First, one needs to know the initial conditions, namely how powerful the collision was: this is done by measuring the remnants of the colliding nuclei in detectors made of high density materials, located about 110 meters on both sides of ALICE (the ZDCs), and by measuring the number of particles produced in the collision and their spatial distribution with the FMD, V0, and T0. T0 also measures the time when the event took place with high precision. The position where particles originate is also important – if one appears deep within the detector, it is likely to have been produced by the decay of another particle produced earlier, possibly within the collision itself.
An ensemble of cylindrical detectors (from inside out: ITS, TPC, TRD) measures the passage of each particle carrying an electric charge at many points, so that its trajectory is precisely known. The ALICE tracking detectors sit within a magnetic field, produced by a huge red solenoid magnet, bending the trajectories of the particles; from the particles' curvature we can find their momentum. The ITS is so precise that particles generated by the decay of other particles with a very short life time can be identified by seeing that they do not originate from the point where the interaction has taken place (the “primary vertex” of the event) but rather from a point at a distance of as small as a tenth of a millimeter.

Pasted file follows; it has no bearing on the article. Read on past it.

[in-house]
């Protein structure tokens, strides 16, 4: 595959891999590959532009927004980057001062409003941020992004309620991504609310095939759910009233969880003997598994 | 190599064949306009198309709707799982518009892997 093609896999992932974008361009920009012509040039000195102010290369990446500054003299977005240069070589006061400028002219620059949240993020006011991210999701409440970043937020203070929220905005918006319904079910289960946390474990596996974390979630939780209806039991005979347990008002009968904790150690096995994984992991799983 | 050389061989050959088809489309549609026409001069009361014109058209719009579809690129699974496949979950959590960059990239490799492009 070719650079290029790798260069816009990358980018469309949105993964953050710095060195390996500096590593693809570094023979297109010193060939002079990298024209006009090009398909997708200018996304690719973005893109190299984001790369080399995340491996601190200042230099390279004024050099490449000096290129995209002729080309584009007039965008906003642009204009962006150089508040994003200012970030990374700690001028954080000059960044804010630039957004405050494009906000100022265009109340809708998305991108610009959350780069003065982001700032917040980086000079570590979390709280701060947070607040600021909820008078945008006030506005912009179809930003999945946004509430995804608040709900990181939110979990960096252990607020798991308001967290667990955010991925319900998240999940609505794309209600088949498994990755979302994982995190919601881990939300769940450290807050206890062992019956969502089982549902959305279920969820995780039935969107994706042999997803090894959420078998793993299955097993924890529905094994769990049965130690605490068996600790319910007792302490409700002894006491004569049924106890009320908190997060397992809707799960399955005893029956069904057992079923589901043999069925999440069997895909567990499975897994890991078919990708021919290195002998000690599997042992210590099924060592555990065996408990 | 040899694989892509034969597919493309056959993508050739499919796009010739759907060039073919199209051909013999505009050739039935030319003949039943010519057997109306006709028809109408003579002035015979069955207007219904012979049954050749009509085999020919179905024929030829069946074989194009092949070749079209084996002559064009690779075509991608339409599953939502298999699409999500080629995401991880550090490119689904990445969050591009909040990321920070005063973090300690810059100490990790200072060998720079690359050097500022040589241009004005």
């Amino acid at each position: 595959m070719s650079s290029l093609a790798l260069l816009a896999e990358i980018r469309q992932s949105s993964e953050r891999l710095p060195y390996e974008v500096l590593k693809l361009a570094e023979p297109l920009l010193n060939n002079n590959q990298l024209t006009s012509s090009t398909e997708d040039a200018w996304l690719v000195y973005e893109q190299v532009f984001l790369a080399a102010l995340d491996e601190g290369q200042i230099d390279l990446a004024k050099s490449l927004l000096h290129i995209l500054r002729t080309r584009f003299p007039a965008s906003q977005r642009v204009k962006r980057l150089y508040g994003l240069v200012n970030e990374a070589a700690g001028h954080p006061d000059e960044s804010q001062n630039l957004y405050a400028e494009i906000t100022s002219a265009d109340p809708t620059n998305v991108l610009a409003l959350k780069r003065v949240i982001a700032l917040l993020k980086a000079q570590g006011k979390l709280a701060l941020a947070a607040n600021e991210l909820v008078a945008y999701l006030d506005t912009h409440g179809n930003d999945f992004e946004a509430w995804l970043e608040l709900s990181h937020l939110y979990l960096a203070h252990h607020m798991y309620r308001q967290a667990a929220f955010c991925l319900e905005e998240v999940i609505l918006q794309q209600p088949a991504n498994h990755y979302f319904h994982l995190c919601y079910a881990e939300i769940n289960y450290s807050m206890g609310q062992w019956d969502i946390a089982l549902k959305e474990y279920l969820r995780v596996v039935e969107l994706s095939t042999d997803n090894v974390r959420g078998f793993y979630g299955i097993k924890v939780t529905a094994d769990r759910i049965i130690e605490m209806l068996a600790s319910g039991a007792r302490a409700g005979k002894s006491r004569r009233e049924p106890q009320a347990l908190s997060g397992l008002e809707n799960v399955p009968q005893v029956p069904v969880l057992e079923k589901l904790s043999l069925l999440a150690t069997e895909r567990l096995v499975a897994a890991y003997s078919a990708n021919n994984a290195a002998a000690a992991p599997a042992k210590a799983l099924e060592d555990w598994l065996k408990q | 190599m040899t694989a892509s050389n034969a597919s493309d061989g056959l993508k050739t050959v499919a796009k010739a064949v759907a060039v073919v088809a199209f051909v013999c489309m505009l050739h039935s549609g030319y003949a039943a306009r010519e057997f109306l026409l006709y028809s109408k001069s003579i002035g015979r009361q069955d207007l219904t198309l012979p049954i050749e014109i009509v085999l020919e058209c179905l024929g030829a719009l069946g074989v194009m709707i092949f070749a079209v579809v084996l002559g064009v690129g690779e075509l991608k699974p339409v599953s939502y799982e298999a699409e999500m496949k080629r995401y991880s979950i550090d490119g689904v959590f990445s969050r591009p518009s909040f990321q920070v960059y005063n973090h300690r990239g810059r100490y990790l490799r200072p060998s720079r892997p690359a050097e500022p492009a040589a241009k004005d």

The particles' identity
In addition to the information given by ITS and TPC, more specialized detectors are necessary to reveal the particle's identity. The TOF measures, with precision greater than a tenth of a billionth of a second, the time that each particle needs to travel from the vertex to reach it, so that its speed can be measured. The HMPID measures the faint light patterns generated by fast particles and the TRD measures the special radiation emitted by very fast particles when they cross different materials, thus allowing the identification of electrons. Muons are measured by exploiting the fact that they penetrate matter easier than most other particles. In the forward region, a very thick and complex absorber stops all other particles and muons are measured by a dedicated set of detectors: the muon spectrometer. The muon spectrometer features an additional muon filter comprising a 1.2 m-thick iron wall.
To measure photons special detectors are necessary: the crystals of the PHOS, which are as dense as lead and as transparent as glass, measure them with fantastic precision in a limited region, while the PMD and in particular the EMCal measures them over a very wide area. The EMCal also measures groups of close particles (called “jets”), which have a memory of the early phases of the collision.